Why we can look at award winners to shape and improve our game

What to learn from a micro-SME winning a G-Cloud award

When running EuroCloud in the UK, a role I enjoyed for 3 years to July 2015, there was one unmistakeable signal that shone out from the activities we undertook. The cloud vendors needed help understanding how to be successful on G-Cloud.  G-Cloud events were sell-outs, participation in the Q&A was tireless, the networking party was frenzied and the feedback was positive and always called for more.

[easy-tweet tweet=”Why do only a small number of vendors make enough money to make being on G-Cloud worthwhile?” hashtags=”GCloud”]

The question that needs to be answered is why a small number of vendors are successful and a large proportion (90 per cent for SaaS) don’t make enough money to make being on G-Cloud worthwhile.  The events EuroCloud run always include inviting the successful to show-and-tell how they do it; it’s a credit to the community that these firms are prepared to give away part of their competitive advantage. But it is in their interest that G-Cloud grows and becomes the model Cloud marketplace.

That’s also why we started the G-Cloud Outstanding Success Story Award. And why my firm (micro-SME that we are) is pleased to sponsor it. It showcases how to succeed; look here for the real story on what works, and how the winner has adopted not just a functional service but has wrapped the whole-product in a packaging of non-functional attributes which have been correctly assessed to be requirements or desirables and compensate, if compensation is necessary, for not being a global vendor.

This year’s winner, Linkspace, a flexible data management system that empowers business process owners to create, modify and control the data in and around their evolving business processes is developed on Open Source components by Ctrl O Ltd, a micro-SME that is getting it right when so many firms with a lot more marketing muscle have not yet found the path to success.

What did they do? Linkspace (SaaS) was deployed by the MoJ in two contrasting instances to securely manage sensitive data that required concurrent access and updated by dispersed staff with highly granular security administration (who can look at what and do which tasks).  Linkspace was selected against opposition probably in large part because Ctrl O have been painstaking in making themselves easy for that type of customer to do business with.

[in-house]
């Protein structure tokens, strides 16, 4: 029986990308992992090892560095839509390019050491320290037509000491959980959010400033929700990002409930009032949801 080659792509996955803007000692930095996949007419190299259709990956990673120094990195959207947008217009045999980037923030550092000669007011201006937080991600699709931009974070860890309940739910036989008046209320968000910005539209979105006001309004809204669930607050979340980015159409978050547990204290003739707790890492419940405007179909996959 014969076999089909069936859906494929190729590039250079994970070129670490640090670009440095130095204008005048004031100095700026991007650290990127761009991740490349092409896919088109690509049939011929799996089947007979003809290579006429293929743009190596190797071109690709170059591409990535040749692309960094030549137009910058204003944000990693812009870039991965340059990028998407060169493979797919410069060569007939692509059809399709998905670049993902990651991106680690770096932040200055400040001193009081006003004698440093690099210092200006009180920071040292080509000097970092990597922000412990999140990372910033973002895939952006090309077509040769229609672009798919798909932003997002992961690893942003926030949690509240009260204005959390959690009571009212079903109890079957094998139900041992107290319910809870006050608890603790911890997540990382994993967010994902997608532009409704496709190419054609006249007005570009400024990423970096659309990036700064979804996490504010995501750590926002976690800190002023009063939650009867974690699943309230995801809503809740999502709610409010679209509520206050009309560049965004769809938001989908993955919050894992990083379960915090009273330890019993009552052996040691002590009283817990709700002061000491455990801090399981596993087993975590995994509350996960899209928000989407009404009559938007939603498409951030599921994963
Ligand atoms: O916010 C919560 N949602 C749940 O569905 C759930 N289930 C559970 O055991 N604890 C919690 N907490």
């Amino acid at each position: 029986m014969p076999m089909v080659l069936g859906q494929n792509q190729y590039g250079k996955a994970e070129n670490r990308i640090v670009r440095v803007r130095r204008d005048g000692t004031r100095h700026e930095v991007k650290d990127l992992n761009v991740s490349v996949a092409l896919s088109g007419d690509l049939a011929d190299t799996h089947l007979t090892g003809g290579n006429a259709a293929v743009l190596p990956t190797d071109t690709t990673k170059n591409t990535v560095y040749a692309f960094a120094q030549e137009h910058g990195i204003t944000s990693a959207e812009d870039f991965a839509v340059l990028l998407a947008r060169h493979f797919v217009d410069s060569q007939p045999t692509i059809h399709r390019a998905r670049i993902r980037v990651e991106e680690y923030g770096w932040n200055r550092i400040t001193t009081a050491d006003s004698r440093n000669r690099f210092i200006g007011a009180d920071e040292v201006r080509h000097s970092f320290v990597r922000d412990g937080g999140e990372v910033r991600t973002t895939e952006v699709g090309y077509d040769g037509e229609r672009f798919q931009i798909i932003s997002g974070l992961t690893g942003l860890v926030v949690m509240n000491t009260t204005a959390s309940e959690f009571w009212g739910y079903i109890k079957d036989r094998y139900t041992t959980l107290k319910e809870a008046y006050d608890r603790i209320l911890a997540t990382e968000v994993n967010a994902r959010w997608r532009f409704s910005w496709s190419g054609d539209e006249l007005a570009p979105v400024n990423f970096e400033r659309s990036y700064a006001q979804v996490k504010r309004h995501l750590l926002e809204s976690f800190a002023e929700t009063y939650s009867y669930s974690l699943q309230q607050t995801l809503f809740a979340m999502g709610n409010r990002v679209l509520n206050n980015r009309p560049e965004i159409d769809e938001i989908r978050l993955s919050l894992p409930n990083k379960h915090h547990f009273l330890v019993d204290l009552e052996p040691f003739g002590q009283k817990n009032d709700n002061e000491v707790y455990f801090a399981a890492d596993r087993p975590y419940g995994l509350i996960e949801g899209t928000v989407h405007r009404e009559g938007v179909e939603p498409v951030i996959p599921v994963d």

I asked Andy Beverley, Ctrl O’s CEO, to explain the secret formula that seems to be eluding some pretty heavyweight vendors who are clearly successful off G-Cloud:

“I think it’s down to two things. Firstly, supplying exactly what the customer wants in as simple a manner as possible: we know the language in which our customer articulates their need, and understand how they want to fulfil a requirement. Secondly, the whole service needs to meet the sometimes-difficult needs of the public sector. That includes the security requirements, and keeping the overall management easy and uncomplicated, without a myriad of potentially costly support options.

In the case of Linkspace, because the software can be adapted as the business process evolves, there’s no costly external consultants’ bill every time something changes.”

[easy-tweet tweet=”The G-Cloud Outstanding Success Story Award provides positive examples for #cloud firms” hashtags=”GCloud”]

In my view, this is an exemplary story, which is the whole purpose of the G-Cloud Outstanding Success Story Award, it is a sign-post that simply shows the way to those vendors who are open-mindedly looking for answers.  It is a story that has many of the marketing best practice features that are common in many of the successful G-Cloud SaaS vendors I have studied. It’s worth taking a look at the full case study which can be found here.

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